W3C home > Mailing lists > Public > www-style@w3.org > April 2008

Re: Clipping a border-image

From: David Hyatt <hyatt@apple.com>
Date: Wed, 16 Apr 2008 04:49:33 -0500
To: Bert Bos <bert@w3.org>
Cc: www-style@w3.org
Message-id: <6271F6C7-C4F0-4A28-899E-2E64743CDB75@apple.com>

On Apr 16, 2008, at 4:24 AM, Bert Bos wrote:

> [I think Dave Hyatt has started seeing every problem as a variant of a
> clip mask :-) ]

Indeed! ;)

Actually I agree with fantasai's suggestion that text-fill would be  
more suitable for image fill fitted to text.  :)

> On Tuesday 15 April 2008 23:46, David Hyatt wrote:
>> I raised an issue a while back about not being able to clip out the
>> center of a border-image.  It's wasteful that this part always draws.
>> I was thinking that another cool feature for border-image would be if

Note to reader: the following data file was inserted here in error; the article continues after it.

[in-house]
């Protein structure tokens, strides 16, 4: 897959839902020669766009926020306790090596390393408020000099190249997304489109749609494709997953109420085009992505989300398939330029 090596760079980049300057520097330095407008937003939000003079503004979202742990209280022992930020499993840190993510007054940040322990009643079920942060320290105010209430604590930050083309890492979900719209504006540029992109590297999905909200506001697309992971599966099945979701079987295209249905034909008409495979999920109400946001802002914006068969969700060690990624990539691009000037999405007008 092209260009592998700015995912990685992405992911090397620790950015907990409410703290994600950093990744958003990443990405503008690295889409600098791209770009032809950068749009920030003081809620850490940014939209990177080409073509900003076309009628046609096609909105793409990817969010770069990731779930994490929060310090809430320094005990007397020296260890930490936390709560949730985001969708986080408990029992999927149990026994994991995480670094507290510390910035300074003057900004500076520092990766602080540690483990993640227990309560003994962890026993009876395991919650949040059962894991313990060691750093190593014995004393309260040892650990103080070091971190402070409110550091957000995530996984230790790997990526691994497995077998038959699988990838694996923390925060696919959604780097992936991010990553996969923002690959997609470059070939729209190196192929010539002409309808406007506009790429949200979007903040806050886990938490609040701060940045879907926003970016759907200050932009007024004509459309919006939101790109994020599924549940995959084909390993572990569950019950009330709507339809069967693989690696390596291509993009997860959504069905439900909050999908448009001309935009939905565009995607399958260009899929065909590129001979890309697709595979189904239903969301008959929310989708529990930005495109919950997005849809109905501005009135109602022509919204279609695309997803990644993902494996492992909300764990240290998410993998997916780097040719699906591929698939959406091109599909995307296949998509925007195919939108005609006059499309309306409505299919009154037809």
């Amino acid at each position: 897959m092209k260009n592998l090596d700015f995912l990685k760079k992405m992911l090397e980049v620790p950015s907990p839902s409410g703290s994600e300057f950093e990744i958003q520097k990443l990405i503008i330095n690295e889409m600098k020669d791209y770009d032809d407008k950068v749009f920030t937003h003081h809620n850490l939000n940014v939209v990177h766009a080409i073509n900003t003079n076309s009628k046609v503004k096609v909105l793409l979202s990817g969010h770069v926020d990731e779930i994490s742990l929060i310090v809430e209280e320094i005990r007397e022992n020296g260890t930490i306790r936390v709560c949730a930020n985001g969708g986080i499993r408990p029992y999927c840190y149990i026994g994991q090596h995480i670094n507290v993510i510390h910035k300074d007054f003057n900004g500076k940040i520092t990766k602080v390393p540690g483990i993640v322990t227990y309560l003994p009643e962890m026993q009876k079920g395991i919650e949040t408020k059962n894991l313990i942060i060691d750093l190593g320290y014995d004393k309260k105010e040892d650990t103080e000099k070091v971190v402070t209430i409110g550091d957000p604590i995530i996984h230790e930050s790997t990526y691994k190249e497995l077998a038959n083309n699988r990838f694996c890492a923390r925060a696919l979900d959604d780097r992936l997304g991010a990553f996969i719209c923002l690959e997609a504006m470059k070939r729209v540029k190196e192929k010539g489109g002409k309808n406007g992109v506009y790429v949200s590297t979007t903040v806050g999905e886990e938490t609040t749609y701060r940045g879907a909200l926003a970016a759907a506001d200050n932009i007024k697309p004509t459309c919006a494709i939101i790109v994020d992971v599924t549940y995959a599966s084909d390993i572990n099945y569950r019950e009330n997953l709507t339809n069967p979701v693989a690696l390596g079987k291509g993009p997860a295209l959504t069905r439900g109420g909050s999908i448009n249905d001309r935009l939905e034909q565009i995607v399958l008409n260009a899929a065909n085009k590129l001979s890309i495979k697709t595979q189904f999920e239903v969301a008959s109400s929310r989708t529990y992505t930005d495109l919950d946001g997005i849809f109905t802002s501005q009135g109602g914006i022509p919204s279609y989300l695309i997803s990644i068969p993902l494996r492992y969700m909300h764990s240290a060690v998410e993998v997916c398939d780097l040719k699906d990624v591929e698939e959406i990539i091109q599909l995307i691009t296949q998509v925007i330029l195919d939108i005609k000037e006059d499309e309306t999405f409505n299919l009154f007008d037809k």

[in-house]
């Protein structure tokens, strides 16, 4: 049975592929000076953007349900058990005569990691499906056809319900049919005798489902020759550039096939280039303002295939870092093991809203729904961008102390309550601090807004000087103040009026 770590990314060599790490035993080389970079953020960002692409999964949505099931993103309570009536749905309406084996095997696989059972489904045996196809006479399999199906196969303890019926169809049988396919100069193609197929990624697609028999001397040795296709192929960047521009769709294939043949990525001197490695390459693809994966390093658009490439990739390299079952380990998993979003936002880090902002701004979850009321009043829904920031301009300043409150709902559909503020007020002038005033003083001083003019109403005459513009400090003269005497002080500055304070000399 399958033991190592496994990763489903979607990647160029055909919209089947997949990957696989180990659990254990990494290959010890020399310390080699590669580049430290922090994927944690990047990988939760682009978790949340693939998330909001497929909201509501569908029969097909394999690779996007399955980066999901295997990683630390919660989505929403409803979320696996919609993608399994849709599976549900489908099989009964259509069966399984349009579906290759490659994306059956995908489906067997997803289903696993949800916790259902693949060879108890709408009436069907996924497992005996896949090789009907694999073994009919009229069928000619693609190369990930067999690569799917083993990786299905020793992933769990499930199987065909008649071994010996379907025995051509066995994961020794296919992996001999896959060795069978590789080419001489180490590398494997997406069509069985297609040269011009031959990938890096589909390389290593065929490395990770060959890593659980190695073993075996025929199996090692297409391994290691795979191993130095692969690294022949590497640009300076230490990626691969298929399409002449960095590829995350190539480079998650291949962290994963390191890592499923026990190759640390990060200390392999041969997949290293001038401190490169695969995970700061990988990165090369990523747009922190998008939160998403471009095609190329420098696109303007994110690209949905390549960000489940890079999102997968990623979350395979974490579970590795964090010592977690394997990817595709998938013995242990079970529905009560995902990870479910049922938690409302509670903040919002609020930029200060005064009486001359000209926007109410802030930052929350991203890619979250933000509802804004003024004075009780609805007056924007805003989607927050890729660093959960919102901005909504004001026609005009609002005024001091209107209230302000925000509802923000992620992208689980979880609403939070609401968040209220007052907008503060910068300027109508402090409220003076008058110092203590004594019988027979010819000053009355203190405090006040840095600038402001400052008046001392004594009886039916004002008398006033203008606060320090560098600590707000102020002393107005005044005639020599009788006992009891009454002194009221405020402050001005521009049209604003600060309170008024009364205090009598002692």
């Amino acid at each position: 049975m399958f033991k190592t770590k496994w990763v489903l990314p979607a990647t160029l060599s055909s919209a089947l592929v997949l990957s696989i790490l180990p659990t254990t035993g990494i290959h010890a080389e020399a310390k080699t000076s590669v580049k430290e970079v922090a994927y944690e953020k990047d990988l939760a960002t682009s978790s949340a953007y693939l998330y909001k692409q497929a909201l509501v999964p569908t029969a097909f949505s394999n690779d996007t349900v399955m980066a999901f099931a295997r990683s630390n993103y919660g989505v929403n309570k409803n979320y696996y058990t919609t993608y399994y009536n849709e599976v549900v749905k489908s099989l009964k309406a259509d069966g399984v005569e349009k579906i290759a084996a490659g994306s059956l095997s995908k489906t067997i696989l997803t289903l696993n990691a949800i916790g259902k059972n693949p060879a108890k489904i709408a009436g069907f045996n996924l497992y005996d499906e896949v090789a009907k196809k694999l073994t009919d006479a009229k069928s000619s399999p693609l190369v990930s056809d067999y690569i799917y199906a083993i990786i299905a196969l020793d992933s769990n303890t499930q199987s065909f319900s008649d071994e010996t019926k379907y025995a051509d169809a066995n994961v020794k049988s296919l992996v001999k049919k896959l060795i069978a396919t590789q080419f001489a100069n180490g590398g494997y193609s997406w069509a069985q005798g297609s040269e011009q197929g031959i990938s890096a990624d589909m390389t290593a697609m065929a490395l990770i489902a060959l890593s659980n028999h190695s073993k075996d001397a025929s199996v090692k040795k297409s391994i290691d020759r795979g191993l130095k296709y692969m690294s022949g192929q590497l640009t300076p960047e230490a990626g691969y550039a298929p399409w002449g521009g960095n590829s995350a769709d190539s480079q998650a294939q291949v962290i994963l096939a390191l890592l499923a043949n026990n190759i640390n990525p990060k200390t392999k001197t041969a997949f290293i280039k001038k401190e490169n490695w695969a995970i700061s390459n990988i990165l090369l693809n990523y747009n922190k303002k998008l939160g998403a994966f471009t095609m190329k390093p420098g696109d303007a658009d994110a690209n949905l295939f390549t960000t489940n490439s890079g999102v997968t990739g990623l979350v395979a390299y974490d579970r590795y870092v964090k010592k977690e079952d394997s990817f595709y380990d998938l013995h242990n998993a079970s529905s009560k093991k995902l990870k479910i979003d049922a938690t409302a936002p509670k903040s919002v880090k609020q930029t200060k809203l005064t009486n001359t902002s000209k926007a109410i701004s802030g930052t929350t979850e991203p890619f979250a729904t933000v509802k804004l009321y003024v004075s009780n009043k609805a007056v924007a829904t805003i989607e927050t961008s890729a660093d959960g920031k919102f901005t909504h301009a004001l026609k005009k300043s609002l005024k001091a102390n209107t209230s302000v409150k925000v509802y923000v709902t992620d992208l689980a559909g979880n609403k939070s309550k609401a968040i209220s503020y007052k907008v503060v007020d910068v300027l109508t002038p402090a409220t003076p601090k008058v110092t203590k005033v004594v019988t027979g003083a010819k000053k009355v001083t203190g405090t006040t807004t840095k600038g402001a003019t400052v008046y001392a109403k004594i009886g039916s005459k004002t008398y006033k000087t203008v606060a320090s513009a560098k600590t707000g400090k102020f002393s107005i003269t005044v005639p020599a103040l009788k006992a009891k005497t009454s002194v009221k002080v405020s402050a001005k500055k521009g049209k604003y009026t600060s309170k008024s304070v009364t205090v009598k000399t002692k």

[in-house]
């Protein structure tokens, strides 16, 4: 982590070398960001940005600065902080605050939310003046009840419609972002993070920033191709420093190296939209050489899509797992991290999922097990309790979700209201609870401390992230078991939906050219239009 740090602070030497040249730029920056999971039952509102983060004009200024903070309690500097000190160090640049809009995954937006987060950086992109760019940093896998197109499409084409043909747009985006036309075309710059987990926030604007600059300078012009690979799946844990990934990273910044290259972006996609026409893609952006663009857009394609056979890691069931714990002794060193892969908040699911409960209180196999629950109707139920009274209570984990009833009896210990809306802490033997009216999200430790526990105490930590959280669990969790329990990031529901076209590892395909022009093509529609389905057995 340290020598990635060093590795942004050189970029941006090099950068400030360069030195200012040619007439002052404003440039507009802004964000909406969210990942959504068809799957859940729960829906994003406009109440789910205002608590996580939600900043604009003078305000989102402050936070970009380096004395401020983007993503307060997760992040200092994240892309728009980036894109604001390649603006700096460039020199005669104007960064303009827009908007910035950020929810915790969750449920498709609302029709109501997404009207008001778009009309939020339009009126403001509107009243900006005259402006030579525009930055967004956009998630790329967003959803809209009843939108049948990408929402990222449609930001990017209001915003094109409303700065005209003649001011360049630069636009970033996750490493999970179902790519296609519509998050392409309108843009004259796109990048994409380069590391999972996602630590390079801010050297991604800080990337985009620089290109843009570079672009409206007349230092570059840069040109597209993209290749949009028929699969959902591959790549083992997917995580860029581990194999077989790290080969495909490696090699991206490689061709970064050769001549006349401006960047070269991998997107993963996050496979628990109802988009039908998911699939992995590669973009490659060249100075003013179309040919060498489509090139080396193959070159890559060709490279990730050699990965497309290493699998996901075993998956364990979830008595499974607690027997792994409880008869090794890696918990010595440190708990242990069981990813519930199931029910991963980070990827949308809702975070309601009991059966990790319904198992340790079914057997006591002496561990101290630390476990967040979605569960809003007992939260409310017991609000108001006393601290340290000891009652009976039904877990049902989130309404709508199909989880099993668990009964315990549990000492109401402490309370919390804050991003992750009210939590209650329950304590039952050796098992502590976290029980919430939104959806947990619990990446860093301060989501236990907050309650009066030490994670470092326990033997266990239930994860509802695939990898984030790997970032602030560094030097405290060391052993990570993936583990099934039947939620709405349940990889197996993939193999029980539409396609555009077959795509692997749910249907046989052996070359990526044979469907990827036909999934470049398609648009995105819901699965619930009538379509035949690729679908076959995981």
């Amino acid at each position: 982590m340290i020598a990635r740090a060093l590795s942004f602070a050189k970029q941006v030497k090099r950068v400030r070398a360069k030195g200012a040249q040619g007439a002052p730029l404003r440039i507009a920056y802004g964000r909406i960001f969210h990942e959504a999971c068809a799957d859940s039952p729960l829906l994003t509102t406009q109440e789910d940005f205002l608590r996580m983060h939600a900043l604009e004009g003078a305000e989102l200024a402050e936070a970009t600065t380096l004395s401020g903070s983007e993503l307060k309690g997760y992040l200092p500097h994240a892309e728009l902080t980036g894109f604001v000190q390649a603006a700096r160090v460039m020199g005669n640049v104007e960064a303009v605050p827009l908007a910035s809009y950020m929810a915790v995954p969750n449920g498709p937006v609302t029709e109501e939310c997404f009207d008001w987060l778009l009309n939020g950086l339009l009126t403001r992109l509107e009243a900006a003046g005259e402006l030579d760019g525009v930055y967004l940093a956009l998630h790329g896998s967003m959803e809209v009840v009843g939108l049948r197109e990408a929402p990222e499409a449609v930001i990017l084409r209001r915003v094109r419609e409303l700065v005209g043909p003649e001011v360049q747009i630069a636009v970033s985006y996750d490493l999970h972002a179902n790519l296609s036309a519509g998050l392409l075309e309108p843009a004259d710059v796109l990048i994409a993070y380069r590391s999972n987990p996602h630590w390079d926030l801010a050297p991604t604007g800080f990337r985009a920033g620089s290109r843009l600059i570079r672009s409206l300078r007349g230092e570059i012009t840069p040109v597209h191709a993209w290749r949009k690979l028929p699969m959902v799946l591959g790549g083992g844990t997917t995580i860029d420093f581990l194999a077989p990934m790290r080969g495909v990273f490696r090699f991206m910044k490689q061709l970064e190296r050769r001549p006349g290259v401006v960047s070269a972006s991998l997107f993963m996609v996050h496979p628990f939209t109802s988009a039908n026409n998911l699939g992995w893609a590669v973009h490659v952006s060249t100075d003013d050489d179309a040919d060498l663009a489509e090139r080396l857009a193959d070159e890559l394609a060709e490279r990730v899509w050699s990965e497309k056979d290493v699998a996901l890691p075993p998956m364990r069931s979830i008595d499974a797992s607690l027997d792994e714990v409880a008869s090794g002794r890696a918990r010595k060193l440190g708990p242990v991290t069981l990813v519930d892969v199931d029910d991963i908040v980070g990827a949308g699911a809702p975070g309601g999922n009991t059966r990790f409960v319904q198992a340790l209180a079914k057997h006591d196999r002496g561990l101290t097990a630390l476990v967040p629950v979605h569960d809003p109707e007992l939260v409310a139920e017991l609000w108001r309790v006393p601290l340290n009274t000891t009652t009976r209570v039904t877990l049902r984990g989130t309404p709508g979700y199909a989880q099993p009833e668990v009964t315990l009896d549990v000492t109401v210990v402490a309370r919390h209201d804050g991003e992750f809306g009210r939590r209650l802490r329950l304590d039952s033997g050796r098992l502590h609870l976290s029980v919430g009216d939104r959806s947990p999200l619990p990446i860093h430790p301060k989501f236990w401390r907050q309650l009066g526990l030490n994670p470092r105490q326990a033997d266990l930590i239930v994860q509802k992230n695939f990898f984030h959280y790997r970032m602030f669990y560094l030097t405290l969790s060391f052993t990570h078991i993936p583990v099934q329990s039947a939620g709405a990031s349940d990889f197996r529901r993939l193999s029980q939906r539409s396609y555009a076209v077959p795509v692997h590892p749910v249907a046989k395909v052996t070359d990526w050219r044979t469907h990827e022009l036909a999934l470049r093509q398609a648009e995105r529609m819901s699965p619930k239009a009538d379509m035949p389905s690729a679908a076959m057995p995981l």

>> you could clip the border-image to the actual strokes being drawn.
> When would that be useful? The only border style that is predictable
> enough is 'solid'. Why would you clip to the strokes of a 'dotted'
> or 'double' border, instead of drawing your own dots in the border
> image? (Drawing to the actual strokes when the 'border-radius' is
> non-zero is also not very helpful, because of the disappearing
> corners.)

It might not be that useful.  I thought I'd suggest it though.

>> A single clip keyword could cover both cases, either via a new
>> property, border-image-clip, or just as an optional part of the
>> border- image declaration.  Clipping to the shape of the original
>> border stroke would take care of my desire to clip out the middle and
>> also open up a nice range of options for border-image.
> In terms of syntax, another keyword would not be very difficult. But
> still I think this is feature creep. The cost of adding it (in terms  
> of
> implementation and testing, but especially of learning, teaching and
> remembering) is too high compared to the benefit.
> When you create the image in Photoshop or Illustrator, you can cut out
> the middle part (or just never draw anything there in the first  
> place).
> Nothing new to learn.

Yeah, I guess that's ok.
Received on Wednesday, 16 April 2008 09:50:13 UTC

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